If Pat LaMarche could have taken anything with her on her trip to the South, it would have been jobs.

Many of the homeless men and women she met on her Southern (Dis)Comfort tour wanted a job more than anything else.

"You just wish you were going through those settings with jobs," Safe Habour's vice president of community affairs said. A job, she added, would be a way out of homelessness.

The two-week trip wrapped up Sunday and included stops in a number of cities in towns scattered across the south.

During stops, LaMarche and her road companion, Diane Nilan, founder of the Illinois-based HEAR US, met with both the homeless and those who are working to ease the burdens the homeless face.

In Calhoun, Ga., the women met with representatives from area churches who want to provide a place where the homeless can call home, LaMarche said.

There is a homeless shelter in the town, she added, but those who want to stay there have to pay a fee.

In another town, LaMarche and Nilan toured a shelter that they said seemed to be out of a movie.

Those who spend the night are ushered into a large room with mattresses and are locked in, LaMarche said.

"You wouldn't believe people are expected to live that way," she said.

In an effort to stave off theft and drug dealing, prescription medications have to be turned in to a shelter employee who then doles out the pills. That could create a hosts of problems, LaMarche said.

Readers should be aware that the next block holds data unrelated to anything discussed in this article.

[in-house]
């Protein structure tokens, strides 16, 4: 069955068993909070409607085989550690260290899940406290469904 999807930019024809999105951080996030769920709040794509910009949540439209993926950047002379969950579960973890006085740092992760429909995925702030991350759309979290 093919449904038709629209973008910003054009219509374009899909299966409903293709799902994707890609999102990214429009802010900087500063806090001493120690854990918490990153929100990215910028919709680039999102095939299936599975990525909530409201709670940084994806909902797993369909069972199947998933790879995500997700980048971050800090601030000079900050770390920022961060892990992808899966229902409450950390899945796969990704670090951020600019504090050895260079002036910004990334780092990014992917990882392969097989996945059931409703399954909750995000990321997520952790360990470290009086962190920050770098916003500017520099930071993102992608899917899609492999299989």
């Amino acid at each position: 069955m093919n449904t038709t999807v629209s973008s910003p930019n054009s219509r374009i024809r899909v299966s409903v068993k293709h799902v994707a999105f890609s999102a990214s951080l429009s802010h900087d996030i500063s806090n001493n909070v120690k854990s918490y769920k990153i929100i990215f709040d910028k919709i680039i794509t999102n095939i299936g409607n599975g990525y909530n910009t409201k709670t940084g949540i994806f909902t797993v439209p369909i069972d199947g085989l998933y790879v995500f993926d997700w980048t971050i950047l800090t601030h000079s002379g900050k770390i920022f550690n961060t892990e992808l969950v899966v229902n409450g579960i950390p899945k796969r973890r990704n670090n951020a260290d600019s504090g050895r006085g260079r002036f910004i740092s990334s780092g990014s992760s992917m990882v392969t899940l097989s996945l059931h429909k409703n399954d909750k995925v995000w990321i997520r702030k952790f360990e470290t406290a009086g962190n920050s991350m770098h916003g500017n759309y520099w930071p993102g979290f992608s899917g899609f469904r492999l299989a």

For example, what if the employee accidently mixes up the prescriptions and gives a pill to the wrong person?

"They're really in a bind," LaMarche said.

New ideas

While the women saw what may be the worst in the way of shelters, LaMarche said, she also came away from the trip with some good ideas.

In Birmingham, Ala., the women attended a session where homeless teens gave personal accounts of their lives.

"They really told it like it is," LaMarche said.

She added she'd like to hold a similar event in Carlisle.

Another idea that impressed LaMarche was a shelter used solely for young adults in the Alabama city. It is for those ages 19 to 26 and aims to get clients out of homelessness by helping them pursue job training.

"That was really great," she said.

At most shelters, a person in that age group would be placed with people much older and "wiser" than them, LaMarche said. That, she added, could cause the younger person to pick up bad habits.

‘Positive trip'

Wendell Hollinger, executive director of Safe Harbour, said he expected LaMarche to bring back new ideas and insights from shelters she visited.

"You learn a lot from others," he said. "Obviously it was a very positive trip to get out there and advocate for the homeless population."

One the lower points of the trip, LaMarche said, was during a showing of Nilan's latest documentary, "On the Edge" that was attended by homeless people. The film examines the causes and consequences of homelessness through the eyes of those affected by it.

During the Tallahassee, Fla., screening, a number of people in the audience began to weep, LaMarche said. They were likely crying for the people in the documentary, but also for another reason.

"But they were crying for themselves, too," LaMarche said. "Seeing those people was probably the toughest part (of the trip.)"

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